Little physical evidence remains of Qatar's early history, but the heritage of its semi-nomadic Bedouin population lives on in beloved traditions such as falconry and camel racing. The rise to power of the Al Thani family, which established a capital at Al Bida (now a district of Doha) in the mid-19th century, laid the foundations for the modern country. Still under Al Thani rule, Qatar has been undergoing rapid change over the past two decades, with no sign of stopping.
The written history of Qatar begins in grand fashion with a mention by the 5th-century Greek historian Herodotus, who identifies the seafaring Canaanites as the original inhabitants of Qatar. Thereafter, however, Qatar appears to be the subject more of conjecture than of history. Although there is evidence – in the form of flint spearheads, pottery shards, burial mounds near Umm Salal Mohammed and the Jassasiya Rock Carvings – of the early inhabitation of Qatar (from 4000 BC), the peninsula has surprisingly little to show for its ancient lineage.
Take Al Zubarah, for example: the famous ancient Greek geographer Ptolemy tantalisingly includes ‘Katara’ in his map of the Arab world. This is thought to be a reference to Al Zubarah, Qatar’s main trading port right up until the 19th century. A visitor to the small modern town, however, would have difficulty imagining a dhow (traditional wooden boat) dodging the sandbanks at low tide, let alone a fleet of ships moored in the harbour. Bar a few minor archaeological remains, the surrounding desert has few historical relics.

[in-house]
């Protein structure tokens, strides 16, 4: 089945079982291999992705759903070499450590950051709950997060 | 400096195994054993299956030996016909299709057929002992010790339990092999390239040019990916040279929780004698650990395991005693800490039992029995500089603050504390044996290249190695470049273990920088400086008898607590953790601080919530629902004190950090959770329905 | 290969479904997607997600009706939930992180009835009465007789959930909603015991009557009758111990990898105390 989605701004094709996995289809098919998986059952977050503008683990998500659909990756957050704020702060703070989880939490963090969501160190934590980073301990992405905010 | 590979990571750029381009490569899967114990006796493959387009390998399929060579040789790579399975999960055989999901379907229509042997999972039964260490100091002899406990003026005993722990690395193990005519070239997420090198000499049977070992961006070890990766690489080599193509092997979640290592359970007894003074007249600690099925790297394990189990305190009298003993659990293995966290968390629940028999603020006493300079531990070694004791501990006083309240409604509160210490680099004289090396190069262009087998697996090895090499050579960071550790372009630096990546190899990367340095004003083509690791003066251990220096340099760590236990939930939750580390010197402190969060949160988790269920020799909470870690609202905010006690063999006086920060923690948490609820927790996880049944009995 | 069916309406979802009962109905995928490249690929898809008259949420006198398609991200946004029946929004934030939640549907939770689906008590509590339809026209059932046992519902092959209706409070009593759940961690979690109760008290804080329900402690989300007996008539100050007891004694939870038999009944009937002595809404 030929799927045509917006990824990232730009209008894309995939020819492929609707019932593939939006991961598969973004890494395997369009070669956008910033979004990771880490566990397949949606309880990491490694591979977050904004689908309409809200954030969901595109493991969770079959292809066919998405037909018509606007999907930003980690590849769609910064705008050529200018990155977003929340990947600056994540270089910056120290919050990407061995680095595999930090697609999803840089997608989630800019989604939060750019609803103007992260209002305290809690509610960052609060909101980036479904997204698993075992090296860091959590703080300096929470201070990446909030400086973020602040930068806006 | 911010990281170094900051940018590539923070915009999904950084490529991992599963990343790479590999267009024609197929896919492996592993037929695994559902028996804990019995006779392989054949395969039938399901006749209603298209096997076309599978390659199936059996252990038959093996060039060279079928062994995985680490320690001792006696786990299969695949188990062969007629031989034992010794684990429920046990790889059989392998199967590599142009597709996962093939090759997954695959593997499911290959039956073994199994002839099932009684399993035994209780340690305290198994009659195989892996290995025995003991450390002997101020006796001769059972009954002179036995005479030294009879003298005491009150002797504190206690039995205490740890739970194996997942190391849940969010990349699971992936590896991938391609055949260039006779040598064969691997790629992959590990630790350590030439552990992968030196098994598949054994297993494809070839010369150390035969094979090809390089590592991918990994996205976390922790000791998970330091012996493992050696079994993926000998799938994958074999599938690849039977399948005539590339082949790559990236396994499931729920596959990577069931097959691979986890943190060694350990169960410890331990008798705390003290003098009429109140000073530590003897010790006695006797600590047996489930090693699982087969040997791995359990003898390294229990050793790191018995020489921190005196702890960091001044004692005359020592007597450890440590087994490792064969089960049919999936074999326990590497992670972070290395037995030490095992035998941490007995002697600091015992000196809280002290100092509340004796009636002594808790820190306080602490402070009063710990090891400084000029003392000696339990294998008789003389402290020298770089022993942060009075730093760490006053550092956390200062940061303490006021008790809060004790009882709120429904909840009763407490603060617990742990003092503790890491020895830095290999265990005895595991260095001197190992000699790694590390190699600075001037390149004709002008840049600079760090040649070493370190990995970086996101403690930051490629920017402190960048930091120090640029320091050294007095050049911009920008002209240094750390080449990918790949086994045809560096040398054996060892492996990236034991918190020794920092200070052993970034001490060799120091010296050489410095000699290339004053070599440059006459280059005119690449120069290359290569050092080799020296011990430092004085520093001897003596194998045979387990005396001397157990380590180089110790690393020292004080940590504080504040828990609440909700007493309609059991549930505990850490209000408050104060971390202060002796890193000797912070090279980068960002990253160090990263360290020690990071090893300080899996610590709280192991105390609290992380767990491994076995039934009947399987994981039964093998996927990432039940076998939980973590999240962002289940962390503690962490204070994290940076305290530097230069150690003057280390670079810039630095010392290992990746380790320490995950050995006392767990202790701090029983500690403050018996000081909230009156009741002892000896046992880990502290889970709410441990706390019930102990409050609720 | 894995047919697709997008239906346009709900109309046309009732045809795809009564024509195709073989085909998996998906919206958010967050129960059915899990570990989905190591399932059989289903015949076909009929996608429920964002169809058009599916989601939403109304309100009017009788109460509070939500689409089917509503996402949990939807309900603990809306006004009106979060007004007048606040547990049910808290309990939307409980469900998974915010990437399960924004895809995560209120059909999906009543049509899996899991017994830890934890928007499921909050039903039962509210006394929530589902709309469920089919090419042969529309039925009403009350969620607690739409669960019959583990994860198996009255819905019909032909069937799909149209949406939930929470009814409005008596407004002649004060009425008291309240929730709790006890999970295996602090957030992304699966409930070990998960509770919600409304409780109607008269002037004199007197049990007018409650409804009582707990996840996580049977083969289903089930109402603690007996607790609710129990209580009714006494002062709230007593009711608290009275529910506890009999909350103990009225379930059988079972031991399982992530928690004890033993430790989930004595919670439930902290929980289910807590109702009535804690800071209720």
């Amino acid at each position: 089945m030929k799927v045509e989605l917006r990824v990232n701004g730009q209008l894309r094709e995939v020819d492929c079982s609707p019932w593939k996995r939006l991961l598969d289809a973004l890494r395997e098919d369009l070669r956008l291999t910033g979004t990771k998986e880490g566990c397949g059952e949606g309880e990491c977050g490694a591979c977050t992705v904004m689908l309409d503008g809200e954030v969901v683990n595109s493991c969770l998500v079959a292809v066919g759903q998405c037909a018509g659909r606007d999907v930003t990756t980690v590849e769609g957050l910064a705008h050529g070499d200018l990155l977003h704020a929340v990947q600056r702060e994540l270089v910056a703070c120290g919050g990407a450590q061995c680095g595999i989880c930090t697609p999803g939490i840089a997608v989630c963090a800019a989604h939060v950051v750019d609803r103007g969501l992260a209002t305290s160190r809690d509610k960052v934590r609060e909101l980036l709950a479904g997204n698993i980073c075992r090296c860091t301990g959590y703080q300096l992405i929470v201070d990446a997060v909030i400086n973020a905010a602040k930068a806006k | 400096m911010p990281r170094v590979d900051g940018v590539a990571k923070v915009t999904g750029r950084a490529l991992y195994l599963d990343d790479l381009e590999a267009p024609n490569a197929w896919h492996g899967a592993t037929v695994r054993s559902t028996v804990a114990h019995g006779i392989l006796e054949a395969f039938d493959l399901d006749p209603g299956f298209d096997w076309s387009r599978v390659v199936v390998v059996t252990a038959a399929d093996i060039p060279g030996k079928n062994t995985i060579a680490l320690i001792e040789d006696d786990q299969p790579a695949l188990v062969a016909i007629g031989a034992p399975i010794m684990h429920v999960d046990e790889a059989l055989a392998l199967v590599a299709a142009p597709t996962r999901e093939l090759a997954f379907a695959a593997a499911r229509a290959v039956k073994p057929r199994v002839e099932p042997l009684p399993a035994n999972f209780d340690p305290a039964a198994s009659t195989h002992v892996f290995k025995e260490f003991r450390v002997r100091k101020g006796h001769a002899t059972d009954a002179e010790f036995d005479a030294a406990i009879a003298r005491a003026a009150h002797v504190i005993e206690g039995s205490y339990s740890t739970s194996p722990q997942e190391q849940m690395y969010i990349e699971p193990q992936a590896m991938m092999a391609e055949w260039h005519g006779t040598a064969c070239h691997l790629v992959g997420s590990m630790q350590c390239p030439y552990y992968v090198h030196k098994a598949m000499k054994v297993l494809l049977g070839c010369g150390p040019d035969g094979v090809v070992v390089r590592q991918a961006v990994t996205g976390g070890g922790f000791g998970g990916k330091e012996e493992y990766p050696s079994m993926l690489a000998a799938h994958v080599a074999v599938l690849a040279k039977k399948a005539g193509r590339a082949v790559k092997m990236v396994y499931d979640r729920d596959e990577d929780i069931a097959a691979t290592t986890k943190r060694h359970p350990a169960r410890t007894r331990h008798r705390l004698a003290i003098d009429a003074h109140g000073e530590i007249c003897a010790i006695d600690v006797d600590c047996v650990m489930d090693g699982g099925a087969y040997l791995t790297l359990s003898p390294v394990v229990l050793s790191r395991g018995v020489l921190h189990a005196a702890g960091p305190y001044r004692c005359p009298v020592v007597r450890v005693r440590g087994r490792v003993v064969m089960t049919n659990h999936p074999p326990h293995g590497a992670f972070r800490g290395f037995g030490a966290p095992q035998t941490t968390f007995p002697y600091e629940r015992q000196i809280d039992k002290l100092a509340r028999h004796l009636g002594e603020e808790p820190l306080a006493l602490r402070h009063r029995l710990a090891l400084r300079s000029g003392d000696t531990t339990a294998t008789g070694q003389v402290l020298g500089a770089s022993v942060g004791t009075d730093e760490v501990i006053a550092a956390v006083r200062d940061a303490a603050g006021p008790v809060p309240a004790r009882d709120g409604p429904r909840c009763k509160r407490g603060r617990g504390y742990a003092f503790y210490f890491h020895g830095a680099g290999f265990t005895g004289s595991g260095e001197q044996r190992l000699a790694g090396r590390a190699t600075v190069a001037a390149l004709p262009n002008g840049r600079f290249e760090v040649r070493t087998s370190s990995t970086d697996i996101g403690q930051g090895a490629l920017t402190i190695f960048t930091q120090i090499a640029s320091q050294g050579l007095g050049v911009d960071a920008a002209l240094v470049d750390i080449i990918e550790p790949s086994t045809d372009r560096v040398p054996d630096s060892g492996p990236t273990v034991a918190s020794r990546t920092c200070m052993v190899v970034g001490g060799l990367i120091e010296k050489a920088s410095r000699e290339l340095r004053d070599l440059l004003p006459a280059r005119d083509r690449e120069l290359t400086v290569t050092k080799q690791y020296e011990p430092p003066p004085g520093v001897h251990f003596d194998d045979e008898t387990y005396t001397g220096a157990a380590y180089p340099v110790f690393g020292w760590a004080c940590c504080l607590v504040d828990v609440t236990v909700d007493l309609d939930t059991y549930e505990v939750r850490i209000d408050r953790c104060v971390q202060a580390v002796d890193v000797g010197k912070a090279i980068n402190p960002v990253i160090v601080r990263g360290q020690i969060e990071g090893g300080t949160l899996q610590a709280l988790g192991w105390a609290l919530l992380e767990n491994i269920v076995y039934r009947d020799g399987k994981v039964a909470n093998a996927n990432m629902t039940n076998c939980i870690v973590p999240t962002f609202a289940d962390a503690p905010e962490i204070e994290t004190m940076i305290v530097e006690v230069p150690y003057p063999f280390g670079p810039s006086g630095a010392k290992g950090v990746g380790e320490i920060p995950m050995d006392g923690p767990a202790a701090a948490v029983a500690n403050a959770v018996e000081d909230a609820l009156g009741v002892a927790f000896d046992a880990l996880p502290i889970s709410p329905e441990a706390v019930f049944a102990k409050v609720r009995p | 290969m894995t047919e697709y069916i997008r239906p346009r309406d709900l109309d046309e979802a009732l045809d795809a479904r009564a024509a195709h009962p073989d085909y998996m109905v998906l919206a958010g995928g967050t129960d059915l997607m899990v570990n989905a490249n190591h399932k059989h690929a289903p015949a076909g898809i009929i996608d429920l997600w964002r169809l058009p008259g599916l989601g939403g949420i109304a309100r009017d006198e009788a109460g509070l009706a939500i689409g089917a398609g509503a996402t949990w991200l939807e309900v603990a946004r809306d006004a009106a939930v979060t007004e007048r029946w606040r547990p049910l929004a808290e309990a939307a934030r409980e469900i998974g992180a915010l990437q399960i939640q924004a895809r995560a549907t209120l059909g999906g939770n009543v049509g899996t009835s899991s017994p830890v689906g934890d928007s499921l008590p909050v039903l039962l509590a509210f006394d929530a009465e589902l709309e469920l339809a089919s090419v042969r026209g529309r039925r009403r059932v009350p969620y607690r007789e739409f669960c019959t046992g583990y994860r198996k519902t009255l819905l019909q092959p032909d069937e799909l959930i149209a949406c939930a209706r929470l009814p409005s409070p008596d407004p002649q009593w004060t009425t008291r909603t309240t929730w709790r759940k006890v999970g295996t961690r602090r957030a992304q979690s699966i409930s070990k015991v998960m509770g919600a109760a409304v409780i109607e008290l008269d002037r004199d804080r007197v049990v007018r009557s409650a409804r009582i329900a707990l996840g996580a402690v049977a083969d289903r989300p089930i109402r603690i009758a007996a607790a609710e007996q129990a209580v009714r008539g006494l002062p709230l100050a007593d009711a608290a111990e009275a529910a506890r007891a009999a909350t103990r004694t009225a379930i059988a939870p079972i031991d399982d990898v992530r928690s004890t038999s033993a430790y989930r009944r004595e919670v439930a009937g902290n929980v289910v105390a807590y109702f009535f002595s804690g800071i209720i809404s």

The Rise of Islam
The history of Qatar, in many respects, is the history of the Bedouin, who traversed the desert and lived a semi-nomadic life. As such, history in Qatar is easier to spot in the living rather than the dead, for example, in the racing of camels at Al Shahaniya, the trading of falcons in Doha's souqs, the hospitality towards guests in the coffeehouses of the city and the building of camps (albeit with TV aerials and 4WDs) in the sand dunes of Khor Al Adaid.
Documents indicate that Qatar played an important role in the early spread of Islam through the assembling of a naval fleet used to transport the warriors of the Holy Jihad. Again, however, Islam is carried rather more stoutly in the conservatism of the modern people than in any monuments to that era.
Even the Portuguese, who left forts in every country in the Gulf like modern businessmen leave calling cards, bequeathed only hearsay to Qatar’s coastline. The Turks helped drive out the Portuguese in the 16th century, and Qatar remained under the nominal rule of the Ottoman Empire (and the practical governance of local sheikhs) for more than four centuries. Yet the comings and goings of even that great empire made little impression on Qatar’s sands of time, metaphorically or physically.
Al Thani Family Dynasty & the British
The transience of historical record changes in the mid-18th century with the arrival of the charismatic Al Thani family, which remains in power to this day.